Trump issues pardons in 3 highly publicized military justice cases

November 16, 2019

One of the most significant forms of authority conferred upon the occupant of the Oval Office is the discretion to grant clemency to those accused or convicted of criminal offenses.

President Donald Trump exercised that particular executive power on Friday to grant full pardons to two Army officers accused of war crimes — one currently serving a 19-year sentence, the other facing a murder charge — and to restore the rank of a Navy SEAL who was acquitted of a murder charge but convicted on a lesser charge, Fox News reported.

Presidential grants of clemency

In a statement from the White House issued on Friday, it was announced, “Today, President Donald J. Trump signed an Executive Grant of Clemency (Full Pardon) for Army First Lieutenant Clint Lorance, an Executive Grant of Clemency (Full Pardon) for Army Major Mathew Golsteyn, and an order directing the promotion of Special Warfare Operator First Class Edward R. Gallagher to the grade of E-7, the rank he held before he was tried and found not guilty of nearly all of the charges against him.”

The statement went on to describe the cases against the three service members and noted that the U.S. military justice system “helps ensure good order and discipline” among all members and was responsible, in part, for producing “the most disciplined, most effective, most respected, and most feared fighting force in the world.”

It further noted that, “The President, as Commander-in-Chief, is ultimately responsible for ensuring that the law is enforced and when appropriate, that mercy is granted.” These three cases would be examples of the commander-in-chief’s decision to extend mercy to those within the system.

Lorance reunited with family

Fox News reported that Lorance had served six years of a 19-year sentence at the Fort Leavenworth military prison following a conviction for second-degree murder over an incident in Afghanistan in which he ordered his men to open fire on three suspected Taliban fighters who approached their vehicle at speed on a motorcycle, killing two of the three.

Some of the men in his unit had claimed the suspected fighters were actually innocent and had testified against him at trial, which led to the conviction. Late Friday night, the president shared a video showing the heartwarming reunion Lorance had with his family following his unexpected early release from prison:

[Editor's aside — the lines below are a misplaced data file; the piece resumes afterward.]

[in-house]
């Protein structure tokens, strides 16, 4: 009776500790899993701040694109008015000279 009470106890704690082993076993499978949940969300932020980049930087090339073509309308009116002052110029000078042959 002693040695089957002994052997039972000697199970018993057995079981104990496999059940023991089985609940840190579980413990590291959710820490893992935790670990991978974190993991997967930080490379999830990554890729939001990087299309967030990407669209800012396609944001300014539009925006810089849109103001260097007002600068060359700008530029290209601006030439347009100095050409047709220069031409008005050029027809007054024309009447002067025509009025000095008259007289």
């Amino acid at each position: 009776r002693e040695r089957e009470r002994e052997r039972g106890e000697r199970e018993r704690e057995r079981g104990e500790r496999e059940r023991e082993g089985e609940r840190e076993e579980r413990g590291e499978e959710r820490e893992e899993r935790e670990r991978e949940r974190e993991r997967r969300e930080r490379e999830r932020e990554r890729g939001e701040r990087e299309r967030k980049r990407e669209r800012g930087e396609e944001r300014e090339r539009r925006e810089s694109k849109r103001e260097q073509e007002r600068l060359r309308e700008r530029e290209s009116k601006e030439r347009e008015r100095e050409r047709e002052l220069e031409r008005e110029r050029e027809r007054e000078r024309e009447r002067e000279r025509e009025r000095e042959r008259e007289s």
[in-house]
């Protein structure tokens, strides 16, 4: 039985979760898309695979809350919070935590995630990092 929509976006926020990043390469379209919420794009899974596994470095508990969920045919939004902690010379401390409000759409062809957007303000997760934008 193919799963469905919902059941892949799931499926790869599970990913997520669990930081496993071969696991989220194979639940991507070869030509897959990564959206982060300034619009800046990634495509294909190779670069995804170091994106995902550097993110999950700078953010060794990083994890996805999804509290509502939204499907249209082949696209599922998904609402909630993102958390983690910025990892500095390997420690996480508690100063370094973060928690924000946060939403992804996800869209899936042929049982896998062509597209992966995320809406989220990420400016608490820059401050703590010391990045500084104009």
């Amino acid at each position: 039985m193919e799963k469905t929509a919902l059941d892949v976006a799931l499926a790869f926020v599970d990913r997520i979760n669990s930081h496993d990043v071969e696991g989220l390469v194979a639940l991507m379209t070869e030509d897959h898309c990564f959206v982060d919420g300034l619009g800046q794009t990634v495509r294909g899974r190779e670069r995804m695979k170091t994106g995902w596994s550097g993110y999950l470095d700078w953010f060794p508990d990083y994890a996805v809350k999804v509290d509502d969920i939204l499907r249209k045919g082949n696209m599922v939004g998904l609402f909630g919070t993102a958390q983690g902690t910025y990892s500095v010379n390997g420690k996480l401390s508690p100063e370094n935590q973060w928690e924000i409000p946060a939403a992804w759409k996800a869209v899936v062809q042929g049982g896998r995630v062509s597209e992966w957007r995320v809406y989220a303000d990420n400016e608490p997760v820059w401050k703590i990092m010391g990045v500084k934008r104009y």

Golsteyn and Gallagher

Golsteyn faced a charge of premeditated murder following a 2010 incident in Afghanistan in which he had admittedly killed a known Taliban bombmaker who had killed some of his men and who was apprehended, but subsequently released. Golsteyn had feared that the bombmaker would soon strike again and set out to ensure that such a thing didn’t happen.

He faced trial next month and was facing a potential life sentence if convicted.

Gallagher is a Navy SEAL who was accused of having murdered an ISIS prisoner in Iraq in 2017, a charge of which he was acquitted. However, he was convicted for a lesser charge of posing for a photograph with the ISIS prisoner’s corpse and was reduced in rank from chief petty officer to 1st class petty officer as part of his punishment.

Grateful families

All three men, as well as their families, have expressed their heartfelt gratitude in response to Trump’s grant of clemency in their respective cases. Those who have supported these men through their trying times will no doubt rejoice over their newfound freedom as well.

Though there will be those who will disagree with the president’s decision — certainly in the media, but also even within the military — that doesn’t really matter, as the president enjoys the full authority to grant clemency as he sees fit, and he has shown that he will not hesitate to do so when he believes the time is right and the circumstances warrant such reprieve.


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Ben Marquis

Ben Marquis is a staff writer for Conservative Institute.